Another unique aspect of crypto liquidations is that they can have a cascading effect on the market. When a large number of traders are liquidated at the same time, it can create a downward spiral in the market, as the selling pressure can cause prices to drop even further. This is known as a "flash crash," and it can be a major risk for traders who are not properly managing their risks.
- Risk management. Liquidations are an essential tool for managing risk in leveraged trading, as they allow traders to limit potential losses and prevent accounts from going into a negative balance. By setting stop-loss orders and monitoring margin levels, traders can ensure that they are not risking more than can be afforded to lose.
- Market stability. In times of extreme volatility, liquidations can help to stabilize the market by preventing large-scale defaults and margin calls. By automatically selling off assets when prices fall below a certain threshold, liquidations can prevent traders from being forced to sell at even lower prices, which can exacerbate a bear market.
- Liquidity. Liquidations can also provide liquidity to the market by creating a steady stream of sell orders. This can be especially useful in illiquid markets, where it can be difficult to find a buyer for a large order. By providing a constant supply of sell orders, liquidations can help to keep the market moving and prevent prices from stagnating.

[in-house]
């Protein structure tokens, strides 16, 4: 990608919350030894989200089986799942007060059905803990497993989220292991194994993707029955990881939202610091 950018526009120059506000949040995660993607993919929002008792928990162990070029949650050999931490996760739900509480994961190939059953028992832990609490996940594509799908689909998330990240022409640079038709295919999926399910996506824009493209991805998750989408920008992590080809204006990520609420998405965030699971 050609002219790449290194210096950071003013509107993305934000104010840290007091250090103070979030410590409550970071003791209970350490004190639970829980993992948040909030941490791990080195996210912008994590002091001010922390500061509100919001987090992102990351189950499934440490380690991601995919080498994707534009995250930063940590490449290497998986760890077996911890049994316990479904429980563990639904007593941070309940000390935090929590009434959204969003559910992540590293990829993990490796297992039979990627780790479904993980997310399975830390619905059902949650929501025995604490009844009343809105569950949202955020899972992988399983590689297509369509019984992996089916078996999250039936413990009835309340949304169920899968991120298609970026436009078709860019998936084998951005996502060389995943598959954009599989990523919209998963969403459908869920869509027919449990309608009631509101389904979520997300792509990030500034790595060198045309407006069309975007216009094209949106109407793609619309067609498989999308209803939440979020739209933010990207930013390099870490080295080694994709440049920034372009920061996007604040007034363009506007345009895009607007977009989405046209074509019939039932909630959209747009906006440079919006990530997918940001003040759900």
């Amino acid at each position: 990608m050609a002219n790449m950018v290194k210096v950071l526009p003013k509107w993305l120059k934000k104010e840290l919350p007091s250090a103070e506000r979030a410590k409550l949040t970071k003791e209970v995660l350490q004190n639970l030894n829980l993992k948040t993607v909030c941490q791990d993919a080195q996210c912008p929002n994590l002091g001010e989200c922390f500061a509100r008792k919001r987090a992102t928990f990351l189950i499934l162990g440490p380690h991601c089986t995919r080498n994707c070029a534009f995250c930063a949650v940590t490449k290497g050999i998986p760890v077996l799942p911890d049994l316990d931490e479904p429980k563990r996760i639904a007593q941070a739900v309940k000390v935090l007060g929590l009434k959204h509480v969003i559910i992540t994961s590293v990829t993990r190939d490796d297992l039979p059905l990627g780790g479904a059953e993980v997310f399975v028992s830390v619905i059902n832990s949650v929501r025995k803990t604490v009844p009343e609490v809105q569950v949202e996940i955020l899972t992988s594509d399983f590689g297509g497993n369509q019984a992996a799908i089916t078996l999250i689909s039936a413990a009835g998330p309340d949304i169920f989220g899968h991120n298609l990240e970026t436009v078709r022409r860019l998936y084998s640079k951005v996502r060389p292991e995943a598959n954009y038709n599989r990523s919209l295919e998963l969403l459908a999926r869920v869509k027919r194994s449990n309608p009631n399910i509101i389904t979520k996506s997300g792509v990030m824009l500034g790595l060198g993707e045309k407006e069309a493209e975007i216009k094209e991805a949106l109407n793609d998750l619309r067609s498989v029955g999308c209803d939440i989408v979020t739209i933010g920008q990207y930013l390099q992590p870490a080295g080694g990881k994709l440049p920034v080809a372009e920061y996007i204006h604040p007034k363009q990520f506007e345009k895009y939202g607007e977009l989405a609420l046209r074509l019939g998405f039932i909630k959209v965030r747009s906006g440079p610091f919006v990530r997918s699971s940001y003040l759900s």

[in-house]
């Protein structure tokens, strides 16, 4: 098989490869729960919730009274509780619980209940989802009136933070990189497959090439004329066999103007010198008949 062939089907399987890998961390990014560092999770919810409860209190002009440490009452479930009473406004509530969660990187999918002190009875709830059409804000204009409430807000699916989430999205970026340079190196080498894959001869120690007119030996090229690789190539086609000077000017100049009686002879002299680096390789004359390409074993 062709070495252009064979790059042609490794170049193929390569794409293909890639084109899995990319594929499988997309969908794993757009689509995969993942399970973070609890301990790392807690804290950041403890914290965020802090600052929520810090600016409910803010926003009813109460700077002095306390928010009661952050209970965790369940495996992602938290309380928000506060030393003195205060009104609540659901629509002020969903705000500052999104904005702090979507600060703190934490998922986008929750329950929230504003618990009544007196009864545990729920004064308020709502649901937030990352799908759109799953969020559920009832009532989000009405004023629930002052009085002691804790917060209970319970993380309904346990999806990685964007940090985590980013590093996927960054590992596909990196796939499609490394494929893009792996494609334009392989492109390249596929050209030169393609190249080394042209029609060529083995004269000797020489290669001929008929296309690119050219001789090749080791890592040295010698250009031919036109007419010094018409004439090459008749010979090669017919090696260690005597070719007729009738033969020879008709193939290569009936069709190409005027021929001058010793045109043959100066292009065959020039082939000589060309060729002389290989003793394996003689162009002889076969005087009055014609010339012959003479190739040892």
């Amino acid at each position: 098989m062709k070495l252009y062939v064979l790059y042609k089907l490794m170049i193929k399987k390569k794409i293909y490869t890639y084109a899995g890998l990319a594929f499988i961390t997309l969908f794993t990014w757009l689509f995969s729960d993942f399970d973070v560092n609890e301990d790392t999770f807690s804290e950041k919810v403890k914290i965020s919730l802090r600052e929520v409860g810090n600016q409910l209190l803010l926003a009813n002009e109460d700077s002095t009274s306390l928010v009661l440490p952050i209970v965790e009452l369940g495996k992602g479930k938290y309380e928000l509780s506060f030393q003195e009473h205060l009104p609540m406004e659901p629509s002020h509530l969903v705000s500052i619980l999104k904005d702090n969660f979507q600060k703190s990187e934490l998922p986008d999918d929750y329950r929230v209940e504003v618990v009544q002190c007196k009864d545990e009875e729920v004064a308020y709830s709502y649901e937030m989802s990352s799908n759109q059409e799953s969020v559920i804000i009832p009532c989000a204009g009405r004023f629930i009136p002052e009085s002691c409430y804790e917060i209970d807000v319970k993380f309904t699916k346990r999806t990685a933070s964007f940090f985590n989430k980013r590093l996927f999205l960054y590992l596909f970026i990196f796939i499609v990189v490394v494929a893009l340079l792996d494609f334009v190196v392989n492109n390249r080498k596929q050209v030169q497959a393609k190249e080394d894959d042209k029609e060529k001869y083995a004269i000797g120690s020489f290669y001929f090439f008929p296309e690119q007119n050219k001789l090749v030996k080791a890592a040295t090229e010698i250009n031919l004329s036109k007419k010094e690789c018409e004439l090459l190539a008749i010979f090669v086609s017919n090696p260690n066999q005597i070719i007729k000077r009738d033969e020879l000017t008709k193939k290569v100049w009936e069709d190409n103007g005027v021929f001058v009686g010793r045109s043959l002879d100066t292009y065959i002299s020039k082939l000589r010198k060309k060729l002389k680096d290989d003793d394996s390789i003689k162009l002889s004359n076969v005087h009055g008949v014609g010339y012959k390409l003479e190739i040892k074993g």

- Forced selling. One of the biggest disadvantages of liquidations is they can result in forced selling, which can push prices down even further. When a large number of traders are liquidated at once, this can create a downward spiral that can be difficult to stop. This can be especially problematic in markets with low liquidity, as it can be difficult to find buyers for large sell orders.
- Losses. Liquidations can also result in significant losses for traders, especially if their positions are highly leveraged. When prices fall rapidly, it can be difficult to exit a position quickly enough to avoid a margin call. This can result in traders being liquidated at a loss, which can be a devastating blow to their accounts.
- Unpredictability. Liquidations can be unpredictable, especially in times of extreme volatility. When prices are moving rapidly, it can be difficult to predict when a margin call will occur or how much a trader will be liquidated for. This can make it difficult for traders to manage their risk effectively, and can result in unexpected losses.